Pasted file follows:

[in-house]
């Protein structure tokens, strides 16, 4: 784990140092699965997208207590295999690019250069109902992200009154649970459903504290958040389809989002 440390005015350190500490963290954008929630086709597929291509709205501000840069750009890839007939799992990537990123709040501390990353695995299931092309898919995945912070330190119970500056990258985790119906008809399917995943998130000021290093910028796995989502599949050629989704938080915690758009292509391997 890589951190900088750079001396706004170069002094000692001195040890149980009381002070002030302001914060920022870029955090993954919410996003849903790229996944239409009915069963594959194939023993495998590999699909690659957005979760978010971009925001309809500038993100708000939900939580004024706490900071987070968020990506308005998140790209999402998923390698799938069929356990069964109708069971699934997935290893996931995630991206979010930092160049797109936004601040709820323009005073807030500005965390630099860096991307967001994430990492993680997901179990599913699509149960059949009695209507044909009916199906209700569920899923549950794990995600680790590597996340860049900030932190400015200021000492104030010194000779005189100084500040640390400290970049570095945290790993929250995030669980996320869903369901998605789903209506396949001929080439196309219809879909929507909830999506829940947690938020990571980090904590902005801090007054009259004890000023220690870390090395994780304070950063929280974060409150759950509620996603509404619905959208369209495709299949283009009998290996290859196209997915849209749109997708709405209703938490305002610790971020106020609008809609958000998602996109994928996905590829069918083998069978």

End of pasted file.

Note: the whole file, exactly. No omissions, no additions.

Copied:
[in-house]
């Protein structure tokens, strides 16, 4: 784990140092699965997208207590295999690019250069109902992200009154649970459903504290958040389809989002 440390005015350190500490963290954008929630086709597929291509709205501000840069750009890839007939799992990537990123709040501390990353695995299931092309898919995945912070330190119970500056990258985790119906008809399917995943998130000021290093910028796995989502599949050629989704938080915690758009292509391997 890589951190900088750079001396706004170069002094000692001195040890149980009381002070002030302001914060920022870029955090993954919410996003849903790229996944239409009915069963594959194939023993495998590999699909690659957005979760978010971009925001309809500038993100708000939900939580004024706490900071987070968020990506308005998140790209999402998923390698799938069929356990069964109708069971699934997935290893996931995630991206979010930092160049797109936004601040709820323009005073807030500005965390630099860096991307967001994430990492993680997901179990599913699509149960059949009695209507044909009916199906209700569920899923549950794990995600680790590597996340860049900030932190400015200021000492104030010194000779005189100084500040640390400290970049570095945290790993929250995030669980996320869903369901998605789903209506396949001929080439196309219809879909929507909830999506829940947690938020990571980090904590902005801090007054009259004890000023220690870390090395994780304070950063929280974060409150759950509620996603509404619905959208369209495709299949283009009998290996290859196209997915849209749109997708709405209703938490305002610790971020106020609008809609958000998602996109994928996905590829069918083998069978």